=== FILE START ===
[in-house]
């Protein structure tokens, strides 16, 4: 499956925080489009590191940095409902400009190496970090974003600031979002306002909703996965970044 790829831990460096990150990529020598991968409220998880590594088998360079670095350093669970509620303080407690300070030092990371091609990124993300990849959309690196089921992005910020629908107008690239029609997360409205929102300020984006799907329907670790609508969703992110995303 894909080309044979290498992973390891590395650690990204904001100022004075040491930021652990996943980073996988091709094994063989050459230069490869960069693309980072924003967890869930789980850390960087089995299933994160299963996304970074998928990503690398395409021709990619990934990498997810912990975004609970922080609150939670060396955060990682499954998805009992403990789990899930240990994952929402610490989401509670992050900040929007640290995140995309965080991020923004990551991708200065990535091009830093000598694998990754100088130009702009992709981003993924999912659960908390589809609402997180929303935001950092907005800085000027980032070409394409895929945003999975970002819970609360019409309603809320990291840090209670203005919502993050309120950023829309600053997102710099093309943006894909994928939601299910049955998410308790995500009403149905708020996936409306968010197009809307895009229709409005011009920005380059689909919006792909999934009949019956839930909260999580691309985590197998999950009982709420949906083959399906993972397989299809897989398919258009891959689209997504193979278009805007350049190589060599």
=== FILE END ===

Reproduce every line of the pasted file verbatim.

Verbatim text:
[in-house]
């Protein structure tokens, strides 16, 4: 499956925080489009590191940095409902400009190496970090974003600031979002306002909703996965970044 790829831990460096990150990529020598991968409220998880590594088998360079670095350093669970509620303080407690300070030092990371091609990124993300990849959309690196089921992005910020629908107008690239029609997360409205929102300020984006799907329907670790609508969703992110995303 894909080309044979290498992973390891590395650690990204904001100022004075040491930021652990996943980073996988091709094994063989050459230069490869960069693309980072924003967890869930789980850390960087089995299933994160299963996304970074998928990503690398395409021709990619990934990498997810912990975004609970922080609150939670060396955060990682499954998805009992403990789990899930240990994952929402610490989401509670992050900040929007640290995140995309965080991020923004990551991708200065990535091009830093000598694998990754100088130009702009992709981003993924999912659960908390589809609402997180929303935001950092907005800085000027980032070409394409895929945003999975970002819970609360019409309603809320990291840090209670203005919502993050309120950023829309600053997102710099093309943006894909994928939601299910049955998410308790995500009403149905708020996936409306968010197009809307895009229709409005011009920005380059689909919006792909999934009949019956839930909260999580691309985590197998999950009982709420949906083959399906993972397989299809897989398919258009891959689209997504193979278009805007350049190589060599």